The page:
How many calories do dogs need per day?

August 17, 2021

Dogs need calories for energy but too many can cause obesity. Find out where calories come from and how to balance them

There’s always a lot of talk about calories. Are they good or are they bad? Where do they come from? Let’s take a look at calories and the best way to balance them in your dog's diet.

What are calories?

Calories are a measurement of how much energy is in food and is usually portrayed as kcal/kg on pet food labels. Animals need calories for energy to support basic cellular, body functions. As with all things, there needs to be balance. Too many calories may contribute to weight gain and obesity, while too few calories can cause animals to become tired and lethargic.

Where do calories come from?

Calories in food come from any nutrient that provides a source of energy. Primarily these are fat, carbohydrates and protein. For example, in our Salmon & Oatmeal Monch Bar, the greatest contributors of calories come from ingredients like salmon, oatmeal, and coconut oil. 

Different nutrient sources can also carry different caloric densities. For example, even though chicken and beef are both protein ingredients, beef has a much higher fat content than chicken and therefore will have a higher caloric density.

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How are calories calculated in pet food?

There are 2 ways caloric density (or metabolizable energy) can be determined. The first method is through a laboratory analysis and the second is by using a calculculation which takes into account the nutrient content of the diet.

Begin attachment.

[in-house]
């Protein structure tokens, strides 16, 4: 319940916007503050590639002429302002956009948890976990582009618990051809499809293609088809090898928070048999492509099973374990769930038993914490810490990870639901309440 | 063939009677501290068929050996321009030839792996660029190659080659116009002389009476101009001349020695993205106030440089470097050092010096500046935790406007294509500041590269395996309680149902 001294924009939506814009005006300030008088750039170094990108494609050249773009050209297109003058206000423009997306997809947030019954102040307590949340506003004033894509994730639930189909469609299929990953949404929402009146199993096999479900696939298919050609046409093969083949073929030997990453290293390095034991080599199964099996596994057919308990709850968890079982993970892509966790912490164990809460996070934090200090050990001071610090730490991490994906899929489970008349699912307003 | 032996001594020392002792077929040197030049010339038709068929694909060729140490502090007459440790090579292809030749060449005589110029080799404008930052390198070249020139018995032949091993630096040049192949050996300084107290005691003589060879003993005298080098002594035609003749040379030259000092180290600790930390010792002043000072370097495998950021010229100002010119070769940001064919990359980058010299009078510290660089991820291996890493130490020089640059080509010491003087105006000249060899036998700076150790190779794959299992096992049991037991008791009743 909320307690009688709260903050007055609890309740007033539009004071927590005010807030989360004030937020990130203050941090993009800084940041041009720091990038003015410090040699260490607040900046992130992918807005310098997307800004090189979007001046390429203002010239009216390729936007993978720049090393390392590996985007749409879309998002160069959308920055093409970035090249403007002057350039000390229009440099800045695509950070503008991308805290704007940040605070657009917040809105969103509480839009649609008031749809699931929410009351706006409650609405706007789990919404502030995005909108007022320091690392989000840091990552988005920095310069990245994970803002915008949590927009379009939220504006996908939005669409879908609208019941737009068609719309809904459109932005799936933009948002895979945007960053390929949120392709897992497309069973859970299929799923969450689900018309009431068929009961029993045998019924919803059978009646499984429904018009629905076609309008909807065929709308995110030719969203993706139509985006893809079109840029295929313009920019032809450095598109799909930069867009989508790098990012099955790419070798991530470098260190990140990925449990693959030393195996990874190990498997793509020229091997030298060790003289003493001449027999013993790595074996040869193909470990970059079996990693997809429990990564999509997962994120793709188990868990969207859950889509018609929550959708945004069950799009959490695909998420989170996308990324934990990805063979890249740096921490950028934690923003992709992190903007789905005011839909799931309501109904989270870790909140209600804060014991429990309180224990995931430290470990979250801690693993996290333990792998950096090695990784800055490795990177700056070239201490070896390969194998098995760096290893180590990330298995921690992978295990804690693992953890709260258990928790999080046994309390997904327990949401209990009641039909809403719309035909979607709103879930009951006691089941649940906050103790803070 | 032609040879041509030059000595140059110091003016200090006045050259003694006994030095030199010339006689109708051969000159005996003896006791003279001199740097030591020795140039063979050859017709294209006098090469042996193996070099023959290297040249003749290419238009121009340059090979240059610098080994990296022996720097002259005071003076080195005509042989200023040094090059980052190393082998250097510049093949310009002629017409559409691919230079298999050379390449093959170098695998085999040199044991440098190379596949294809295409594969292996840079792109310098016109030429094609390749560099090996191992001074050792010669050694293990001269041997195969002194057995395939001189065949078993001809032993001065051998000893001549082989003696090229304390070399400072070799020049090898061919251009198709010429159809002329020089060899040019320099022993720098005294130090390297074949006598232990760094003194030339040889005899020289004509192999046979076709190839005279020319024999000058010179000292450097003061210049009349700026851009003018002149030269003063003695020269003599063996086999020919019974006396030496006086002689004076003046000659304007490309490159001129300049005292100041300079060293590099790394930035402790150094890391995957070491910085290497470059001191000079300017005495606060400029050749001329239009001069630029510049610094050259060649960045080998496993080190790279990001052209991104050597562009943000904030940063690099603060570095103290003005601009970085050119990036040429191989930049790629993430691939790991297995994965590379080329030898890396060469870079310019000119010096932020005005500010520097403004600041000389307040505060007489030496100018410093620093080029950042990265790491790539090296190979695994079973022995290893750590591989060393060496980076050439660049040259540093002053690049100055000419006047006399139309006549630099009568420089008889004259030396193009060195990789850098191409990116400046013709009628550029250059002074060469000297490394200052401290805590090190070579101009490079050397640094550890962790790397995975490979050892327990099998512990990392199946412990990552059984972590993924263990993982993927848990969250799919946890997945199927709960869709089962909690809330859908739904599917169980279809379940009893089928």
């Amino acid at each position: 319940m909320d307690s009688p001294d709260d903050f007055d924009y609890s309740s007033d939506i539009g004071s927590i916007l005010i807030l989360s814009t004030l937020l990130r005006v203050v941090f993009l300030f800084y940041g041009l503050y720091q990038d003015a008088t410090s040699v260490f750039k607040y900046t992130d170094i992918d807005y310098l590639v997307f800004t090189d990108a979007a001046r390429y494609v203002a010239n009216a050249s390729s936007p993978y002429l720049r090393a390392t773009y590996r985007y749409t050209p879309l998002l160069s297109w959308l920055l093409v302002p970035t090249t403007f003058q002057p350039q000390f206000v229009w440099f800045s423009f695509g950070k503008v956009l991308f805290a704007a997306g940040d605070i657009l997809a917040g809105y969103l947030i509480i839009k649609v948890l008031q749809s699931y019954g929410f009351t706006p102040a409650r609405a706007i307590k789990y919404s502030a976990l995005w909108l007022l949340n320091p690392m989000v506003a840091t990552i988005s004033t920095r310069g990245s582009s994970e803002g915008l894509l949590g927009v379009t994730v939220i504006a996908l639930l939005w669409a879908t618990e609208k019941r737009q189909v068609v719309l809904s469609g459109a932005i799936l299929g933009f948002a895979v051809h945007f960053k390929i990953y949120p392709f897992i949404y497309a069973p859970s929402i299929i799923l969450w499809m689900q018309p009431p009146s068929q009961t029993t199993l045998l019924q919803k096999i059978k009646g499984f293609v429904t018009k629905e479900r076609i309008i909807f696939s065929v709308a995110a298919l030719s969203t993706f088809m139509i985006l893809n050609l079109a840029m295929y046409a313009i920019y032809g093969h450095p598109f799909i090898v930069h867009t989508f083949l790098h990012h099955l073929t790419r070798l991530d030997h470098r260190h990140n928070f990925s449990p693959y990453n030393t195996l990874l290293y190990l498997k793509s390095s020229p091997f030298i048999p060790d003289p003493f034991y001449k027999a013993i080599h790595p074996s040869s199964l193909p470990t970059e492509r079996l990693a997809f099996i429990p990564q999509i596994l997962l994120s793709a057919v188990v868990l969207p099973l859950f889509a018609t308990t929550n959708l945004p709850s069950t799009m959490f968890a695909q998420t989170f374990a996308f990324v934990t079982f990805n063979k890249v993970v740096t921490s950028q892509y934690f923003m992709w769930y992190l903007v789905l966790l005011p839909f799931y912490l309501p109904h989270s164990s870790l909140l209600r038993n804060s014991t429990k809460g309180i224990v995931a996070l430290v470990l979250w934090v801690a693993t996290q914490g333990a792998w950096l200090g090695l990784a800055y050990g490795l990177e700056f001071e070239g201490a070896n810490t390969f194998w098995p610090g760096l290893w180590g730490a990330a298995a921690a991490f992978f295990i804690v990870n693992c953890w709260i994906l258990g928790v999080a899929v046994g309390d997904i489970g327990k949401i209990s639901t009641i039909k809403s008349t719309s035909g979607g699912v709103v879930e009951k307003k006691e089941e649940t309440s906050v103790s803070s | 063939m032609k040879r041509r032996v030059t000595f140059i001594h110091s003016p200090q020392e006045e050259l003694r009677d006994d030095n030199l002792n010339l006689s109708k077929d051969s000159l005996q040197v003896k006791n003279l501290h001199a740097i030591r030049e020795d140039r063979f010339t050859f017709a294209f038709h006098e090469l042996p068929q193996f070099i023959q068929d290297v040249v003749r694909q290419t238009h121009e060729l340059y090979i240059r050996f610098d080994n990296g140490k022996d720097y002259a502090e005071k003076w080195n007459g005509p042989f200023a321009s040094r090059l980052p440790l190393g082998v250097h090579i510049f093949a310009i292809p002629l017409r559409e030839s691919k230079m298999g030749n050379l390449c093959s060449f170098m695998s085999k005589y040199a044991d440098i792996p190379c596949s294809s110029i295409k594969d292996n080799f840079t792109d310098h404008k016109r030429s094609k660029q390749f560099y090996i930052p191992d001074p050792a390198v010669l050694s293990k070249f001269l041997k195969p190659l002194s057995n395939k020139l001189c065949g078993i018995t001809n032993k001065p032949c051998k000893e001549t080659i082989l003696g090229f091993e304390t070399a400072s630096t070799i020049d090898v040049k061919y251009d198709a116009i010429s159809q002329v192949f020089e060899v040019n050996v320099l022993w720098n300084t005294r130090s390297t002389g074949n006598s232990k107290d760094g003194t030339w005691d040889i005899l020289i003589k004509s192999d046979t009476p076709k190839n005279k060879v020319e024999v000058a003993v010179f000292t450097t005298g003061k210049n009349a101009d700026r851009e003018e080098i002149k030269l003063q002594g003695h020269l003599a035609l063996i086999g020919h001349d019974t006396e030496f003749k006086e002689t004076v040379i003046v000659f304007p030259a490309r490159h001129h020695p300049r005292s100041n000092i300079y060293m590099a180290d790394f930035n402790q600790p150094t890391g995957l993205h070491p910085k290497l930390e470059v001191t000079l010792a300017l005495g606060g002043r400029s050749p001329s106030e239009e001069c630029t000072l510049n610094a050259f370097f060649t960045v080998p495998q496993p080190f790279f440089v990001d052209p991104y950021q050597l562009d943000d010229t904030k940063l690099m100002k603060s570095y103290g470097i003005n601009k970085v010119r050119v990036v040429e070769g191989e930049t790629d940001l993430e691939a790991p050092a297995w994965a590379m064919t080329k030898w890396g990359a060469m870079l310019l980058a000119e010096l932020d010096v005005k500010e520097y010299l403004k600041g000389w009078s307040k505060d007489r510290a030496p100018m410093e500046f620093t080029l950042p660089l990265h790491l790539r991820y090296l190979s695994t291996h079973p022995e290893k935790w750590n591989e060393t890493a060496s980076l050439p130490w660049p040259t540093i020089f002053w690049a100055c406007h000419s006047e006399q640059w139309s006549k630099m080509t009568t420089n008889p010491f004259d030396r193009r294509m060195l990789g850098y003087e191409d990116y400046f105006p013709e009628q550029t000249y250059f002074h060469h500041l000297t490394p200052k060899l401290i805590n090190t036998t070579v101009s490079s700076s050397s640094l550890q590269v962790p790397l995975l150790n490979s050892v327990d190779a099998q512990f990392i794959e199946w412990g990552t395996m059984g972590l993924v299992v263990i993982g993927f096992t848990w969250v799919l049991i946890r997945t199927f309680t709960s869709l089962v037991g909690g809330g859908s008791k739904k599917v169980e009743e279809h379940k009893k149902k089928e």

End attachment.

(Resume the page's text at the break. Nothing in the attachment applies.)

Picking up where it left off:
Since the primary caloric contributors are protein, fat and carbohydrates, these nutrients are used to calculate the caloric density of the diet. Carbohydrates are not measured directly, but can be estimated by calculating the “nitrogen-free extract” in the diet. This is done by subtracting all other nutrients by 100%:

Nitrogen-Free Extract = 100 – (crude protein + crude fat + crude fiber + moisture + ash)

Next, total caloric density is calculated by multiplying each nutrient by it’s modified Atwater value. Protein and carbohydrate are assigned a value of 3.5. Fat is much more calorie dense, and has a value of 8.5. The following is the caloric calculation that is used for the whole diet:

=((3.5Xcrude protein %)+(8.5Xcrude fat %)+(3.5Xnitrogen-free extract%))X10

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How many calories should my dog be eating?

Caloric requirements greatly vary from dog to dog. The most influential factors are size, age, activity level and body condition. First, a dog’s resting energy requirements (RER) must be determined. The following is the calculation for RER:

RER=70(Body weight in kg)^0.75

From here, corrections are made based on different factors like activity level, age and body condition to determine the maintenance energy requirements (MER). Below is a list of MER corrections factors:

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How do I know how much food to feed my dog based on calories?

Once you know the calorie requirements of your dog, take a look and see how much calories are in your dog's food. Calorie content can be located on the guaranteed analysis table on your pet food label or info card.

From here, you will need to calculate how much food your dog needs in grams, based on your dog’s MER and the calorie content of their diet. This is done by dividing your dog’s MER by the dry matter calories in their food and multiplying by 1000 (g/day=(MER/calories)*1000).

How do I balance calories with treats?

Treats should make up no more than 10% of your dog’s caloric intake per day. Using the calculations outlined above and the calories listed on the guaranteed analysis of your dog's food and determine what 10% daily calories would be from the treats.

When dogs are receiving too many calories per day, it is often because they are over feeding with treats and do not account for those extra calories. Unfortunately, this can result in dogs becoming overweight and unhealthy.

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